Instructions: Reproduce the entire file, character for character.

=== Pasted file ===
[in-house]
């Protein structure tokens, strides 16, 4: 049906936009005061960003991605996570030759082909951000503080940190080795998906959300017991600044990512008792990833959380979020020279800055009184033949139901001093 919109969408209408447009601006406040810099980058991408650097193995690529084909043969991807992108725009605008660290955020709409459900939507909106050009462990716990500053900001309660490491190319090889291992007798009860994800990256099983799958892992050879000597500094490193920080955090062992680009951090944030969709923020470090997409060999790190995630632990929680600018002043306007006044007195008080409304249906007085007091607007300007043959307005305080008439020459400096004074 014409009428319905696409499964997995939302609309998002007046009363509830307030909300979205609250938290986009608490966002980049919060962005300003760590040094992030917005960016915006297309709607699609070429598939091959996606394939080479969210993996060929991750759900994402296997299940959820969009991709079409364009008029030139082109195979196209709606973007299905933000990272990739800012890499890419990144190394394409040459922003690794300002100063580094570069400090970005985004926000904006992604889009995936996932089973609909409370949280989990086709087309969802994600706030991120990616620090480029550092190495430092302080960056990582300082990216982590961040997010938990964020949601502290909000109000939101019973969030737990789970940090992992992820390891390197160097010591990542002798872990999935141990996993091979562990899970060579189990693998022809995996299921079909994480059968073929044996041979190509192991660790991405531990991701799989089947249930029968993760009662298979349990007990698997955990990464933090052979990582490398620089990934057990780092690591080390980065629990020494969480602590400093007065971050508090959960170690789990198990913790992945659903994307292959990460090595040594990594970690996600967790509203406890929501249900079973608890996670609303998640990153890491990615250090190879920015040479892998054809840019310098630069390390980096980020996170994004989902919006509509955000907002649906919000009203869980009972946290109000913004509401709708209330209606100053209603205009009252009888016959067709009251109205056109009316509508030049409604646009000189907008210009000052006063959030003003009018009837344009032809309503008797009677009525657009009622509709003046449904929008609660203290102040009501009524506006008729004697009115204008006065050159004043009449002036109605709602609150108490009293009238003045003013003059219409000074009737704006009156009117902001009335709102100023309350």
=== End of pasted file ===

[in-house]
């Protein structure tokens, strides 16, 4: 049906936009005061960003991605996570030759082909951000503080940190080795998906959300017991600044990512008792990833959380979020020279800055009184033949139901001093 919109969408209408447009601006406040810099980058991408650097193995690529084909043969991807992108725009605008660290955020709409459900939507909106050009462990716990500053900001309660490491190319090889291992007798009860994800990256099983799958892992050879000597500094490193920080955090062992680009951090944030969709923020470090997409060999790190995630632990929680600018002043306007006044007195008080409304249906007085007091607007300007043959307005305080008439020459400096004074 014409009428319905696409499964997995939302609309998002007046009363509830307030909300979205609250938290986009608490966002980049919060962005300003760590040094992030917005960016915006297309709607699609070429598939091959996606394939080479969210993996060929991750759900994402296997299940959820969009991709079409364009008029030139082109195979196209709606973007299905933000990272990739800012890499890419990144190394394409040459922003690794300002100063580094570069400090970005985004926000904006992604889009995936996932089973609909409370949280989990086709087309969802994600706030991120990616620090480029550092190495430092302080960056990582300082990216982590961040997010938990964020949601502290909000109000939101019973969030737990789970940090992992992820390891390197160097010591990542002798872990999935141990996993091979562990899970060579189990693998022809995996299921079909994480059968073929044996041979190509192991660790991405531990991701799989089947249930029968993760009662298979349990007990698997955990990464933090052979990582490398620089990934057990780092690591080390980065629990020494969480602590400093007065971050508090959960170690789990198990913790992945659903994307292959990460090595040594990594970690996600967790509203406890929501249900079973608890996670609303998640990153890491990615250090190879920015040479892998054809840019310098630069390390980096980020996170994004989902919006509509955000907002649906919000009203869980009972946290109000913004509401709708209330209606100053209603205009009252009888016959067709009251109205056109009316509508030049409604646009000189907008210009000052006063959030003003009018009837344009032809309503008797009677009525657009009622509709003046449904929008609660203290102040009501009524506006008729004697009115204008006065050159004043009449002036109605709602609150108490009293009238003045003013003059219409000074009737704006009156009117902001009335709102100023309350």